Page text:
Skirting the North Carolina and Tennessee Borders
I walked across Davenport Gap and out of the Smokies so I could both get away from the hiker-packed shelter and camp alone for a change.
I found an old roadbed and laid out my gear, opting to cowboy camp for the first time on trail, comforted with mild temperatures and bathed in moonlight. I was close enough to the white noise of the I-40, sounds of engine-braking diesels chugging through the night.
Standing Bear and Easter Magic
The next morning I walked into Standing Bear Hostel, greeted by a loose collection of buildings, old boots turned flower planters, and the smell of incense in the morning.
I was planning on spending most of my day here, but after collecting my box, charging my devices, and seeing the glassed-over and sleepy look on hikers’ faces, I knew this was somewhere that can get its grip on those vulnerable to the vortex.
I hiked up Peaked Knob to the FAA VOR station, and to my delight found Apple with chocolate Easter candy and Coca-Colas. I hung out with Apple for an hour, talking about the Arizona desert and aviation. Apple gave me some directions to a piped spring off trail and recommended some potential campsites. To my surprise, everything was exactly as he’d described.
It was early in the day and with good weather, and I ate dinner at the suggested camp, but decided to press on to Max Patch
Max Patch and the Endless Wind
Coming up to Max Patch was thrilling and awe-inspiring. Walking out of the tress onto the bald, having the panoramic view of the mountain ranges open up, is the type of moment that energizes me. It’s hard to put into words, but looking up over a ridge, breathing heavy, watching the world appear and disappear at the same moment, is what keeps me going. For me there is nothing equivalent.
The clouds were breaking up and the setting sun was one of the most beautiful sights thus far on the AT. I set up camp, basically at the peak, despite my better judgment.
For me, there are things I know on principle, like not to camp on the peak because it gets windy. I found plenty of suitable spots lower in the trees but opted for the top for that picturesque view and the thoughts of quietly waking with the sunrise refreshed. I had my Easter surprise, so I guess I was required of necessity to act an April fool.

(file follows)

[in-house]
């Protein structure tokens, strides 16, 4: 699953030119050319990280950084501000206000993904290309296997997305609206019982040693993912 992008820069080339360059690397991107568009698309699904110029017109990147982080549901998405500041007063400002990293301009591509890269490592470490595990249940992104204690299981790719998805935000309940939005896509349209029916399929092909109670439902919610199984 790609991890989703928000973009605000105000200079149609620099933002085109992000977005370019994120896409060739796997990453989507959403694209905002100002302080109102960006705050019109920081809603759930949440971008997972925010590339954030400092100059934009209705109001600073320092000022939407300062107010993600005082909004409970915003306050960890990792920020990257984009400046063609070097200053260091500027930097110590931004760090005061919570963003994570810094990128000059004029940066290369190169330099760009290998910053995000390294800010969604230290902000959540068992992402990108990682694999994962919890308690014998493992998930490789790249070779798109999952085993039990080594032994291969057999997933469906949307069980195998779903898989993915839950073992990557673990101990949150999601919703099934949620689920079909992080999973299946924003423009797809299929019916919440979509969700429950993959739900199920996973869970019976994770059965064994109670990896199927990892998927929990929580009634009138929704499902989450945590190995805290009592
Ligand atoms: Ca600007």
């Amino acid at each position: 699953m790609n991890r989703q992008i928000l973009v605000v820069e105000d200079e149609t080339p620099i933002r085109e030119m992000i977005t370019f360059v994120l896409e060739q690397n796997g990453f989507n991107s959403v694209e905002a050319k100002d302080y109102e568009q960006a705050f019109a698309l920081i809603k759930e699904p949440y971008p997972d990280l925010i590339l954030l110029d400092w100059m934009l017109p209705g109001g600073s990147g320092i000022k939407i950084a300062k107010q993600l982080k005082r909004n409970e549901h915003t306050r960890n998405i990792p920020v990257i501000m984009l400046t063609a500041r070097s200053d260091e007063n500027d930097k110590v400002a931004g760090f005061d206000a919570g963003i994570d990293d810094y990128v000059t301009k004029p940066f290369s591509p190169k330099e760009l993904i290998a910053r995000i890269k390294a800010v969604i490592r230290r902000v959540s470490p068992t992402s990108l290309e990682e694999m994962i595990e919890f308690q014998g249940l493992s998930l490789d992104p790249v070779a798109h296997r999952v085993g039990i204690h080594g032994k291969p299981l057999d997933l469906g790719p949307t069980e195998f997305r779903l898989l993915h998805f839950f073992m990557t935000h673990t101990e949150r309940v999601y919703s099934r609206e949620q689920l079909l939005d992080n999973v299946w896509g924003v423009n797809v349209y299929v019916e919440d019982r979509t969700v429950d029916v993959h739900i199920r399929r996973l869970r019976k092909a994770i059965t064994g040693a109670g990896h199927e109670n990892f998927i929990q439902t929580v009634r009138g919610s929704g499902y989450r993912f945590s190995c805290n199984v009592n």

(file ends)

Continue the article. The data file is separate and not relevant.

At first I left the the rain fly off, as the temps were mild and the air calm. As dusk turned to night the wind picked up and I hopped out to put on the fly. Then the wind was howling, and I scrambled to guy out my tent to keep the thing from collapsing around me in the wind. I put in my headphones, trying to drown out the wind with music, but I slept like garbage.
At 5 a.m., the wind shifted again and it was howling and collapsing all over again. I packed up quickly. Based on some windy days on a flight line in Washington state, I’d estimate the wind at 45 miles an hour. I turned on my headlamp and walked into the dark.
Hot Springs, N.C., to Erwin, Tenn.
I spent a day in Hot Springs, N.C., at Laughing Heart Hostel, camping on their lawn, gossiping with hiker trash, and raiding the hiker box for dinner.
Hot Springs is nice and compact, and the trail runs right through the center of town. The diner is delicious and the couple of markets made resupply a breeze.
I was feeling the town pull as I dragged my feet along the banks of the French Broad River, stopping by every few hundred feet on the climb to admire the view and contemplate the milkshakes at the Hillbilly Market. But I had a friend driving down to Erwin, Tenn., from Chicago and I had to meet him in five days. It was an ambitious deadline.